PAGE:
From the moment of its creation, borne out of the bold visionary ambition of the American F. A. Jones to unite the disparate arts of watchmaking under one roof in a factory powered by the mighty Rhine Falls, the single defining quality of the International Watch Company has been the spirit of innovation. And this very quality finds its most steadfast champions in Kurt Klaus and Christoph Grainger-Herr, both extraordinary symbols of the free-thinking that has always defined IWC.
Living History: Kurt Klaus
Kurt Klaus is the brand’s – and arguably watchmaking’s – greatest repository of horological culture. If watchmaking had a hall of fame, Kurt Klaus would have been inducted long, long ago. While he was the technical director of IWC, he oversaw the development of the world’s first industrial split-seconds chronograph, the world’s first Bourdon-tube depth gauge inside a wristwatch, the world’s first modular minute repeater, the world’s first seven-day-power-reserve automatic movement with hyper-efficient Pellaton winding system, and he single-handedly created the world’s first synchronised perpetual calendar where all information – day, date, month, year, leap-year indication, moon phases and even digital reading for the year – was controlled by a single crown.
He oversaw the “Warhorse of Schaffhausen” (also known as Il Destriero Scafusia), a tourbillon, minute repeater and split-seconds chronograph that was, incredibly enough, built on a Valjoux 7750 base calibre. And if you find this counter-intuitive, think again. Because IWC has always been about finding technical solutions to make any complication more reliable, more robust and function better than its haut de gamme counterpart, at a more accessible price.
The Custodian: Christoph Grainger-Herr
CEO of IWC, Christoph Grainger-Herr, began his career as an architect. But he prefers to think of this as a vocation that can encompass the implementation of visions that go far beyond the aesthetic. For Grainger-Herr, architecture is about social discourse, and so far his conversation with the watch-buying public, expressed in particular through the “150 Years” Jubilee Collection, has been a profoundly engaging one. He has already shown a deft hand at activating aspects of the brand’s halcyon past in unexpected ways to define its future. Case in point, the much buzzed-about IWC Tribute to Pallweber wristwatch. Another example would be the further evolution of the Pilot’s Watch family beyond its pragmatic roots to now seamlessly house an annual calendar complication with elegance and élan.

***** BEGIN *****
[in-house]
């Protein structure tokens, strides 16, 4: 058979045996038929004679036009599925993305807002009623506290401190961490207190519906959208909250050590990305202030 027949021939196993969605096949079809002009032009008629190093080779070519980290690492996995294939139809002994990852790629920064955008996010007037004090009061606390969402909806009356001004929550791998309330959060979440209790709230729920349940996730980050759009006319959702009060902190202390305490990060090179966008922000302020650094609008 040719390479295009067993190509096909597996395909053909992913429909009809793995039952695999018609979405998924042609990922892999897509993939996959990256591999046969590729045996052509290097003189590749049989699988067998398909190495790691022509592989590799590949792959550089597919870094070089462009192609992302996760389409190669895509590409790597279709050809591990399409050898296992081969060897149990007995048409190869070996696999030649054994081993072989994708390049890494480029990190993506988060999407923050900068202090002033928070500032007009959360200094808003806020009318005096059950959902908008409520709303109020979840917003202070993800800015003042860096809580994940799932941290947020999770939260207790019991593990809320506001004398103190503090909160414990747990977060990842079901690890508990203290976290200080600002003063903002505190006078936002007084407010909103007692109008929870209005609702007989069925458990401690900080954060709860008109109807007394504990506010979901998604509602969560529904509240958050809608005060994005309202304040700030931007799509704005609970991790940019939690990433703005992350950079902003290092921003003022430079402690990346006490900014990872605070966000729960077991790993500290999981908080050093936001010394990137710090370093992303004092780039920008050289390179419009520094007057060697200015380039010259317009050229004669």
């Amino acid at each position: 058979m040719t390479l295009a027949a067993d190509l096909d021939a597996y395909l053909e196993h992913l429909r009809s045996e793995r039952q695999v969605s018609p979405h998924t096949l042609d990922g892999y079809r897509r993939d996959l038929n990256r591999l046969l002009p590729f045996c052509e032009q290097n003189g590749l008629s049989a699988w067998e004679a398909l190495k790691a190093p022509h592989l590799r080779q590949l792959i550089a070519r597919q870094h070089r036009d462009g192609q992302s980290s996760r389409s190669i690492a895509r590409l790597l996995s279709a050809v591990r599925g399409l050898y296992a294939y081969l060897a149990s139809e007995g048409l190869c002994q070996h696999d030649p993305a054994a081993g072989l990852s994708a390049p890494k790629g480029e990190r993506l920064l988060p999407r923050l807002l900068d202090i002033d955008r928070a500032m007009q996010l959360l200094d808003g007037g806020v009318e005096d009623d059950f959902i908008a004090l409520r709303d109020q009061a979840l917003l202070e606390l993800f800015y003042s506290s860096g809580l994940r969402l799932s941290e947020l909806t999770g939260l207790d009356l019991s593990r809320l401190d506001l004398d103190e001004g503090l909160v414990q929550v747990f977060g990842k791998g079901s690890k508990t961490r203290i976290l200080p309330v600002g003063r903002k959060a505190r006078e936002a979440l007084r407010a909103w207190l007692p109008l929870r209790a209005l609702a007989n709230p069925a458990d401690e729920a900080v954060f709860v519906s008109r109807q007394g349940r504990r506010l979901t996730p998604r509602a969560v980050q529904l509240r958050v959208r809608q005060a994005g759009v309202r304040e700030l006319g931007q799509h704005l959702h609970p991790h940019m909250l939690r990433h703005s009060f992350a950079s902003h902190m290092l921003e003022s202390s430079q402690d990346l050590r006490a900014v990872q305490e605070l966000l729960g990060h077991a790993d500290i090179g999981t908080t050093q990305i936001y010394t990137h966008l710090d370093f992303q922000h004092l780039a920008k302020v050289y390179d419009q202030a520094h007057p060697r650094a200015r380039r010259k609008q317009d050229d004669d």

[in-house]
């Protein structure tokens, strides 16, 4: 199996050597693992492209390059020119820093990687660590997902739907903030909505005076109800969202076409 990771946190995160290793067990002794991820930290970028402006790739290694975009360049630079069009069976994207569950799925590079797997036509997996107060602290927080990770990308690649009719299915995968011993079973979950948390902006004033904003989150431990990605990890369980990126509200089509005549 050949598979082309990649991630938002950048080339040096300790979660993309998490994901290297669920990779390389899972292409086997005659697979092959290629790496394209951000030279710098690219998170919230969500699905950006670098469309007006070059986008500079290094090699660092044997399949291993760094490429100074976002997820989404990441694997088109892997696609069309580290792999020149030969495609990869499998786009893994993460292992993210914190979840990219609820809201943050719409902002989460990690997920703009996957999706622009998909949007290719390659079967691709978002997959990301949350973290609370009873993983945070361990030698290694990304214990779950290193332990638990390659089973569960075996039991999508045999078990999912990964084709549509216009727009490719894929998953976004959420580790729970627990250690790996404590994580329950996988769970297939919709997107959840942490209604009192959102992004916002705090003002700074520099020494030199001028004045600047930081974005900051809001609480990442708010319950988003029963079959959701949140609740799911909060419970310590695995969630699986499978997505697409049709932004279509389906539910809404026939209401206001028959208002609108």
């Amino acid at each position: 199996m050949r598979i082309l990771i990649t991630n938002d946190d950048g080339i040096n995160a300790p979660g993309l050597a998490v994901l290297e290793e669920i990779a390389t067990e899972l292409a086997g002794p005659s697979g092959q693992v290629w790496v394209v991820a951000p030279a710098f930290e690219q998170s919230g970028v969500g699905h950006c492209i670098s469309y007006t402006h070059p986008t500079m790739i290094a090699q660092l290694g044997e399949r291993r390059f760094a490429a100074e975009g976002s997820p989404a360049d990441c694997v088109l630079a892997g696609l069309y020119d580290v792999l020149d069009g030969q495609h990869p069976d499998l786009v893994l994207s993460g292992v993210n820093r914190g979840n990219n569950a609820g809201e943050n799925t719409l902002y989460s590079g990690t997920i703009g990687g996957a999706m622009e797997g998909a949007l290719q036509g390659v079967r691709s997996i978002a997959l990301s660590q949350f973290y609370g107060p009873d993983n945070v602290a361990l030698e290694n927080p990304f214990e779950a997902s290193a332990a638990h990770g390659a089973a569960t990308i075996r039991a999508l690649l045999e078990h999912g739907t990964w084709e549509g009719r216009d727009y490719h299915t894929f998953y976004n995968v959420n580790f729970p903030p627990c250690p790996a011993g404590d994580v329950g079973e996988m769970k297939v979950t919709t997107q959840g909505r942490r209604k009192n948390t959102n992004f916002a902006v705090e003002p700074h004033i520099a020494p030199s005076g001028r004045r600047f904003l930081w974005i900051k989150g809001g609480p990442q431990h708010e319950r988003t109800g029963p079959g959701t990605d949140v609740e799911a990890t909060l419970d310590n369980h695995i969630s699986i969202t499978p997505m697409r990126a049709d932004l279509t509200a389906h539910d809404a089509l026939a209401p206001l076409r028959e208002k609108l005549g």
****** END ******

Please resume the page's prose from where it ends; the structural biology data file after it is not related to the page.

Revolution had the pleasure of sitting down with these two great innovators to discuss how the 150th anniversary of the brand was encapsulated in the collection of watches created to commemorate it. In doing so, we felt privileged to relive some wonderful memories with Klaus even as we learned how Grainger-Herr will steer the brand toward greater success in its inexorable future, always in the spirit of innovation.
The emphasis for the brand this year has been to take stock of the past, to honour the past, give glimpses of the future and, of course, to celebrate 150 years of watchmaking achievements. The collection takes inspiration from IWC’s founder F. A. Jones, a man that Grainger-Herr explains still means a great deal to the company. “Jones was a very precise and technical man, all about that meticulous side of engineering, but on the other hand he was a bold entrepreneur and a bit of a dreamer,” he says. When you look at our products and our stories today, it is very much that same combination – having fun with the ideas and concepts we come upon, but at the same time making sure everything is engineered to a very high Swiss-Germanic standard.
“The building that it all started in is still used and it makes us so proud every day. It is a piece of early American architecture in the middle of Switzerland. It represents someone who came here, who was not only an engineer, but also an incredibly bold thinker who had an almost crazy idea to set up this industrialised manufacture in the Swiss heartland. The fact that his dream was realised and is still the beating heart of a big global brand, is very humbling; and to come through that door every morning makes you feel and live the heritage of that brand. It is almost unique. In the modern era, a lot of brands are little more than assembly plants, but we can show you everything from manufacture to assembly to marketing – this is powerful.”
Coming to Schaffhausen
When it comes to life at IWC, Grainger-Herr and Klaus speak with one voice when they say they cannot imagine working at any other manufacture. “I was born in St. Gallen, not far from Schaffhausen,” said Klaus. “I wanted to come home and IWC was the only watch manufacture close by. I asked if they needed a watchmaker and they did, so I started in 1957 and I am still here – no longer working on watches, but representing the brand I love. I felt comfortable from day one, back when I was assembling the Mark 11 movement. I had never felt this before, not in school or work. It was the case even in the hard times of the 1970s and it is still the same feeling today. IWC is my home.”